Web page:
LOUISVILLE, Ky. (AP) — Bernie Sanders has won his 19th state, only four short of Hillary Clinton's tally, but that's not the gap that counts.
Despite his decisive victory in West Virginia on Tuesday, winning 51 percent of the vote to her 36 percent, Sanders trails nearly hopelessly in the contest for delegates needed to secure the Democratic presidential nomination.
Clinton is in the mop-up phase now, 94 percent of the way to the magic number when the party insiders known as superdelegates are included, and on track to clinch the nomination in early June.
Republican Donald Trump is closing in on his prize, too, 92 percent of the way there after wins in West Virginia and Nebraska on Tuesday — in a field with no rivals left.
Sanders is vowing to fight on. He campaigned in Oregon and California on Tuesday and his victory in West Virginia highlighted anew Clinton's struggles to win over white men and independents — weaknesses Trump wants to exploit in the fall campaign.
"Let me be as clear as I can be, we are in the campaign to win the Democratic nomination," Sanders said at a campaign event in Salem, Oregon. "We are going to fight for every last vote."
Among those voting in the West Virginia Democratic primary, about a third said they would support Trump over either Clinton or Sanders in November. An additional 2 in 10 said they wouldn't vote for either candidate. But 4 in 10 also said they consider themselves to be independents or Republicans, and not Democrats, according to exit polls.
While Sanders is still attracting thousands to rallies, his campaign has grown more difficult as Clinton closes in on the nomination. His fundraising has fallen off and so, too, has his advertising, with only about $525,000 in ads planned for California and $63,000 each in West Virginia and Oregon, according to advertising tracker Kantar Media's CMAG.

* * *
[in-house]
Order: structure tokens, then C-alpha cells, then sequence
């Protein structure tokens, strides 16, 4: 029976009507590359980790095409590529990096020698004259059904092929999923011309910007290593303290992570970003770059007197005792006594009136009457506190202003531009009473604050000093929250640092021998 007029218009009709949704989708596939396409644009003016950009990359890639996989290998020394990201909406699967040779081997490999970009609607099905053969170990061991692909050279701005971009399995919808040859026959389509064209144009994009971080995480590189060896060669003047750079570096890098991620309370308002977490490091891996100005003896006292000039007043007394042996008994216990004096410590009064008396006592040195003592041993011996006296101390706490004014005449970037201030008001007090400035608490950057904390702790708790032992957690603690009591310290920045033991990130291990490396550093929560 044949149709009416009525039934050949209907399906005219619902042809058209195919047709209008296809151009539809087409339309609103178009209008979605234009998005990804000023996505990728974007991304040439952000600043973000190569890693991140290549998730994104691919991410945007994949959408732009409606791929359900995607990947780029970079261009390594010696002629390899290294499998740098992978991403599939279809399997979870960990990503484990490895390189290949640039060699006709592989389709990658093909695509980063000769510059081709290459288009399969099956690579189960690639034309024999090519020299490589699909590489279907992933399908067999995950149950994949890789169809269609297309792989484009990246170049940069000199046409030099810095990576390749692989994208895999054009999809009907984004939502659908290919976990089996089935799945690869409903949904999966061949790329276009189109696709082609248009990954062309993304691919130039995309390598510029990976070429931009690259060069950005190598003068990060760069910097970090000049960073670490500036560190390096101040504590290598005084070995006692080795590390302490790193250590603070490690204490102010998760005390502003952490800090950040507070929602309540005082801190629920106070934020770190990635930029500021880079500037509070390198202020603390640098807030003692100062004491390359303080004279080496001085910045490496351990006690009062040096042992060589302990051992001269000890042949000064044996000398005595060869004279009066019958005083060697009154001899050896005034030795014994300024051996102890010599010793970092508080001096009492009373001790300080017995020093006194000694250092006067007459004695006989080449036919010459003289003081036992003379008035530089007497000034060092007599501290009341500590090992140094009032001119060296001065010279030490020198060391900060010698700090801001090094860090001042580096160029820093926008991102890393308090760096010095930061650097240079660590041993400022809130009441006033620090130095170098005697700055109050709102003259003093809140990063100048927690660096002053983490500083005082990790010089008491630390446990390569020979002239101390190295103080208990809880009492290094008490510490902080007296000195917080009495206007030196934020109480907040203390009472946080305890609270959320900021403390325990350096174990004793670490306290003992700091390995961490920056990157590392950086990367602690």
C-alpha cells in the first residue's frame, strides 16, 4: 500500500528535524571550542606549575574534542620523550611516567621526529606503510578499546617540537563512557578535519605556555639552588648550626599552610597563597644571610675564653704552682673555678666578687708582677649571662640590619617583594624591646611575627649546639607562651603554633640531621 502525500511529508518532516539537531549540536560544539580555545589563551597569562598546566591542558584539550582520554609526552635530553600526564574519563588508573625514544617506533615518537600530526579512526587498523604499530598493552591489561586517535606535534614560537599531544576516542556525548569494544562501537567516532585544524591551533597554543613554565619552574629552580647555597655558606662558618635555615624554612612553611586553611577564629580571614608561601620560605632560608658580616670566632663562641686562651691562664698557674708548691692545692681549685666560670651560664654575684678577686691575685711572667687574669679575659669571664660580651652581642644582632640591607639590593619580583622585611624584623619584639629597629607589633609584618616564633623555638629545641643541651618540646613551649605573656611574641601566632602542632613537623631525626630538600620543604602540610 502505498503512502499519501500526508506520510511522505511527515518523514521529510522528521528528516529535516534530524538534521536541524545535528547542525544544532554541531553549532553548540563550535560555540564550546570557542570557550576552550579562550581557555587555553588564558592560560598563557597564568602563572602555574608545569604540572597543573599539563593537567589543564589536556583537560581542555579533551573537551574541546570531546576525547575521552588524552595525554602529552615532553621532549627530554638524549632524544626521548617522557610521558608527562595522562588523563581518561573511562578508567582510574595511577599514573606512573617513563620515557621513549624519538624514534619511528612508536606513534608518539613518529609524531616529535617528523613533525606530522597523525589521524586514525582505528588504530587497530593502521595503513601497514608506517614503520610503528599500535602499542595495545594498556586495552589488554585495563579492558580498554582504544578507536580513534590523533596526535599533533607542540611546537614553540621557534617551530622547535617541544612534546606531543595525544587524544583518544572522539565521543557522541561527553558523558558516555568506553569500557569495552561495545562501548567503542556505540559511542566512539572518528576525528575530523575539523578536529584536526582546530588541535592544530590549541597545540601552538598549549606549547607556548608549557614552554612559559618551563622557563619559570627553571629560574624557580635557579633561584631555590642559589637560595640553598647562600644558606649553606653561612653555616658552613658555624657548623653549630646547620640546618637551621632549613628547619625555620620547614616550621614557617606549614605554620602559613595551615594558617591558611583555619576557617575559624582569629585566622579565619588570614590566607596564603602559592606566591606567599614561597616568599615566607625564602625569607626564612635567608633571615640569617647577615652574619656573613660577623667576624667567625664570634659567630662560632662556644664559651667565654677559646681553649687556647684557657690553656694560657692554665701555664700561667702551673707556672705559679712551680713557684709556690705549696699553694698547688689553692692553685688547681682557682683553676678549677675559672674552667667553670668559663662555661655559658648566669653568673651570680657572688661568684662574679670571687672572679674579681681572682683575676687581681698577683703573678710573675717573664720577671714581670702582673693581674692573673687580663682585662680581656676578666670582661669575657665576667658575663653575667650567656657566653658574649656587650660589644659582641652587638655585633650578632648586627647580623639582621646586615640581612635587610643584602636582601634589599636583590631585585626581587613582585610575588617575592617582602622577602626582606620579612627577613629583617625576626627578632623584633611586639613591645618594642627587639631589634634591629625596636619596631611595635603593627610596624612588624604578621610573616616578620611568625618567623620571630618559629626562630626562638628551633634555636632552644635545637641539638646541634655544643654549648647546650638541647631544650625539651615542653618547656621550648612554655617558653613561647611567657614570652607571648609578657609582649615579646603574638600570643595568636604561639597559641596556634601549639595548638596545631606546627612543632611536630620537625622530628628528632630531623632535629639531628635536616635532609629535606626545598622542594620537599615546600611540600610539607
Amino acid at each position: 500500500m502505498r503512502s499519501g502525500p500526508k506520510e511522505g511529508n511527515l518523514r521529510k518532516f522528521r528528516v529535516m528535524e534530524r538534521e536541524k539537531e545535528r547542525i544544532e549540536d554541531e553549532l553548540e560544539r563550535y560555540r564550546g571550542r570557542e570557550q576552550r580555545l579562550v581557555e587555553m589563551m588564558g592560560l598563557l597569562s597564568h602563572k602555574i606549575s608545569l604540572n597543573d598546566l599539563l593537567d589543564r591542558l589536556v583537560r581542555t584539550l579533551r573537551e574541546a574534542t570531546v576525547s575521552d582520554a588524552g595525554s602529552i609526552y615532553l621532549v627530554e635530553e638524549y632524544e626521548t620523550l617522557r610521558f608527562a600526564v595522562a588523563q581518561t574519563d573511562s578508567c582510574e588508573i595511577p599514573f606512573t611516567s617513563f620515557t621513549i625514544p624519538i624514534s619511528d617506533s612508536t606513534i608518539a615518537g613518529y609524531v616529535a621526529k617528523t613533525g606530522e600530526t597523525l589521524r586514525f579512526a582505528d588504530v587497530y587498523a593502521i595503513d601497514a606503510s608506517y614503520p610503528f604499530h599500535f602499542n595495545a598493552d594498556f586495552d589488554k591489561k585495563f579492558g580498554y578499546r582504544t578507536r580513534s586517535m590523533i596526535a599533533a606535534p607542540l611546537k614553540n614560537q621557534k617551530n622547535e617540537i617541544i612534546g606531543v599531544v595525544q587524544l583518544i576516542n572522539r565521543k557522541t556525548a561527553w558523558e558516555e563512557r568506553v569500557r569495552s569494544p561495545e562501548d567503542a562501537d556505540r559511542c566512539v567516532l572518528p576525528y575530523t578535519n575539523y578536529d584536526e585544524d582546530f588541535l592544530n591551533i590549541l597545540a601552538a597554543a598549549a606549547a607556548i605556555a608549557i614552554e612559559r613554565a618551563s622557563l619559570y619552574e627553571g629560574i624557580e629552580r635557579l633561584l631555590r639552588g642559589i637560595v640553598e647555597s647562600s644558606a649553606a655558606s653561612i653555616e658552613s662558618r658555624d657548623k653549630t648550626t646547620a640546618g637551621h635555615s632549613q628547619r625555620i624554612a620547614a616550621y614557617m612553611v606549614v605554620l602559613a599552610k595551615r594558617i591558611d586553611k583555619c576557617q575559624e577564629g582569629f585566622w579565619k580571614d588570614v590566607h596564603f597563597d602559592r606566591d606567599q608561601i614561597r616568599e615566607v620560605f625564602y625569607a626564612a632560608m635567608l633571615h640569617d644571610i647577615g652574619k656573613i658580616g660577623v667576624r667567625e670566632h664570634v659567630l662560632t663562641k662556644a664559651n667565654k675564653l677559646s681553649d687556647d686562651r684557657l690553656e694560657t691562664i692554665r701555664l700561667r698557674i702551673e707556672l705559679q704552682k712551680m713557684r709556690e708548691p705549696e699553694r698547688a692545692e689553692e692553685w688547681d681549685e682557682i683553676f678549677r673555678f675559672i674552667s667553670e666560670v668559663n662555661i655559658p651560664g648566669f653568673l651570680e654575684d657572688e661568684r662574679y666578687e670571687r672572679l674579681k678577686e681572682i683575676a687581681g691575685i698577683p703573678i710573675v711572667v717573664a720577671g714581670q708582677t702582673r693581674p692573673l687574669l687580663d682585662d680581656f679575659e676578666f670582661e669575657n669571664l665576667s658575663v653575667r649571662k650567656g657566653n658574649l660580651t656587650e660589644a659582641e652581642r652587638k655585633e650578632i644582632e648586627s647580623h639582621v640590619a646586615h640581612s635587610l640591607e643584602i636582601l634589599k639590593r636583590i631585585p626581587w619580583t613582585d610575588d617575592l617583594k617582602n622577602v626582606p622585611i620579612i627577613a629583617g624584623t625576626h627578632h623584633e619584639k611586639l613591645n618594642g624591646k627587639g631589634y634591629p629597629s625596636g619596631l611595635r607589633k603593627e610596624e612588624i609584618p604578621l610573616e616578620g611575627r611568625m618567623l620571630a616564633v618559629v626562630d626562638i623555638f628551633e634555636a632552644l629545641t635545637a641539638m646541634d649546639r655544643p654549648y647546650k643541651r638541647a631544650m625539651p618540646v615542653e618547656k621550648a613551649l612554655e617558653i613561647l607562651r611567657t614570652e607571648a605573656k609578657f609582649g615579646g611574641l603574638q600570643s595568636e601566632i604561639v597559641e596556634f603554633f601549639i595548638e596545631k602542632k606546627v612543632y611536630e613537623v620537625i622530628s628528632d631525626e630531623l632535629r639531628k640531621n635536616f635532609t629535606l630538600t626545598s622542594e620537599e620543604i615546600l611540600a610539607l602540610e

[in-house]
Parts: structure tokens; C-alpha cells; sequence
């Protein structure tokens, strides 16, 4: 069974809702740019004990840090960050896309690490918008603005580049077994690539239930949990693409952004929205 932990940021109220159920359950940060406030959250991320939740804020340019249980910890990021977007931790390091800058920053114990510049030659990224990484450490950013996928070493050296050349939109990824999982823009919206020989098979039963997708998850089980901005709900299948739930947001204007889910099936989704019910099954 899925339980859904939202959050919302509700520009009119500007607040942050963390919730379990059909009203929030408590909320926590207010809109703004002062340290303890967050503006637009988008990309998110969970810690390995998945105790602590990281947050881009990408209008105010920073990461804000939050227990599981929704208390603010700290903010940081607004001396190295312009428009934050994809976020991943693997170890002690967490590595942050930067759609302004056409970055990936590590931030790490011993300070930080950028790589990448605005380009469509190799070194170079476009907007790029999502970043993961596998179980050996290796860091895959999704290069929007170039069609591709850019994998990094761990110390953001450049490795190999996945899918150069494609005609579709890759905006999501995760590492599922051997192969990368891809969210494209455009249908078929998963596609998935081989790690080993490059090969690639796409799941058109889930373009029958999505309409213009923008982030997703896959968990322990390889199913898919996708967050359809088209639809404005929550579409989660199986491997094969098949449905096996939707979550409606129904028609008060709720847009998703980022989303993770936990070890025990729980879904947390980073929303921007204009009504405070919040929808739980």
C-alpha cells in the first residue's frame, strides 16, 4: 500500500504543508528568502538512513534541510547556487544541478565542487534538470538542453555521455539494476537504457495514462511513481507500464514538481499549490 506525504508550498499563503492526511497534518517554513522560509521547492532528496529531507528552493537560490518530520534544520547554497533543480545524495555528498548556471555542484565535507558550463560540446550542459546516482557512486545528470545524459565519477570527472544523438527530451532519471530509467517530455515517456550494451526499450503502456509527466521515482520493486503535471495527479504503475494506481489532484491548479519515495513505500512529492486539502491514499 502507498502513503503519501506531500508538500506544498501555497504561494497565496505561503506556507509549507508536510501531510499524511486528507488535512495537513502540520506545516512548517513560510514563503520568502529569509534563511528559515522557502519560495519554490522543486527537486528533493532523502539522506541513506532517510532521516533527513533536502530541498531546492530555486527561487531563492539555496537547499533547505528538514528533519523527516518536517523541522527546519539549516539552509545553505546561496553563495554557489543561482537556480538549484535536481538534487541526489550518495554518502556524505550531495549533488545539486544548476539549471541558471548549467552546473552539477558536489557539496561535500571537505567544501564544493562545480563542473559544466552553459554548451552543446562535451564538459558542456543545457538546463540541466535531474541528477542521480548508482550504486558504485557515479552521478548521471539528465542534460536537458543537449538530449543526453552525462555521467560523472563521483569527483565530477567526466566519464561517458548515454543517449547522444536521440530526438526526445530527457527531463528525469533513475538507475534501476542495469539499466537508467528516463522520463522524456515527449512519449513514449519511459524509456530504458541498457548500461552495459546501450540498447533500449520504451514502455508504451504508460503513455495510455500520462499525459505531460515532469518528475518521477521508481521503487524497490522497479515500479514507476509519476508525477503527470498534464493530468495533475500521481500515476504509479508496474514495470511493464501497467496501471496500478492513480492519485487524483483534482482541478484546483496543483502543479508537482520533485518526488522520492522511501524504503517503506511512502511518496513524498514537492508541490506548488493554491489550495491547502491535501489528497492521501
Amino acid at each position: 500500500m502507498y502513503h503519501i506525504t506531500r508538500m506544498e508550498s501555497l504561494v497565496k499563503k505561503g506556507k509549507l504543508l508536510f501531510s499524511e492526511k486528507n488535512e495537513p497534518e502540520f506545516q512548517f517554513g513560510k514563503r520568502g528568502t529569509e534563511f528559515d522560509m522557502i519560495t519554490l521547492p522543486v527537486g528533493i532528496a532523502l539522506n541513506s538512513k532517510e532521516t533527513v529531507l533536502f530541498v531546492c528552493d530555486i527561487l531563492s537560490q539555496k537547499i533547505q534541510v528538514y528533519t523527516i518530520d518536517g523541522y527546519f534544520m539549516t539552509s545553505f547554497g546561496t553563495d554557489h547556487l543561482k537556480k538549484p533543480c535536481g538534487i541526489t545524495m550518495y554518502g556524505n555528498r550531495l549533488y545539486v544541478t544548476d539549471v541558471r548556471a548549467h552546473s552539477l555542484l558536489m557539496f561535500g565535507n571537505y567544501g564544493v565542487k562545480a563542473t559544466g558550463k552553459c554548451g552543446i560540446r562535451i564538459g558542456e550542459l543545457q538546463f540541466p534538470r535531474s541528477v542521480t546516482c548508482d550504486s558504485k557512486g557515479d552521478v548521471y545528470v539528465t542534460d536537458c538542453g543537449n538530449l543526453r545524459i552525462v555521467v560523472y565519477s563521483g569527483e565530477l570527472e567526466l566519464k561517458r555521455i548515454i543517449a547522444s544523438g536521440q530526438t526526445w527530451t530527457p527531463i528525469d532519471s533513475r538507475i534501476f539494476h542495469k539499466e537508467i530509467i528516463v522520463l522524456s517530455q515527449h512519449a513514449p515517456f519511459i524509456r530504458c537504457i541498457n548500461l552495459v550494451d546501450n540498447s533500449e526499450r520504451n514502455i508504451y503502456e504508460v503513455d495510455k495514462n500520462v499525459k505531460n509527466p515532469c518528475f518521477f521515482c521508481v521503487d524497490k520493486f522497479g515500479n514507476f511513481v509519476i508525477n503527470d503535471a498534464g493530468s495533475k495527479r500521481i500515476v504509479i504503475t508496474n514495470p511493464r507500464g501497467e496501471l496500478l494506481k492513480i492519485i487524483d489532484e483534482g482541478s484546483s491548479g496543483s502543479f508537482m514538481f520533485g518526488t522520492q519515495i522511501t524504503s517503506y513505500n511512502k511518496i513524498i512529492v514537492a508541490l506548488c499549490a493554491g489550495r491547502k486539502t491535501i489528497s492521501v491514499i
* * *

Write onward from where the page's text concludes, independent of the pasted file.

That's a significant decline from the wall-to-wall advertising campaign he ran earlier in the primary, during which his $74 million in ads outspent Clinton by $14 million.
Edward Milam, of Cross Lanes, West Virginia, is a self-described socialist who gave money to the Sanders campaign but his vote Tuesday to Clinton.
"After about six-seven months of debating and watching, I think Hillary has a lot more to offer than Bernie internationally," the 68-year-old retiree said. "I think she handles herself well. I've known about her for 30 years, just like everybody else has. I don't think there will be any surprises."
Even as the primaries continue, Clinton has largely shifted her focus to the general election.
"I don't care about what he says about me," she said of Trump in Louisville, Kentucky, on Tuesday night. "But I do resent what he says about other people, other successful women, women who have worked hard, women who have done their part."
Lerer reported from Washington. Associated Press writers John Raby in West Virginia and Josh Funk and Grant Schulte in Nebraska contributed to this report.
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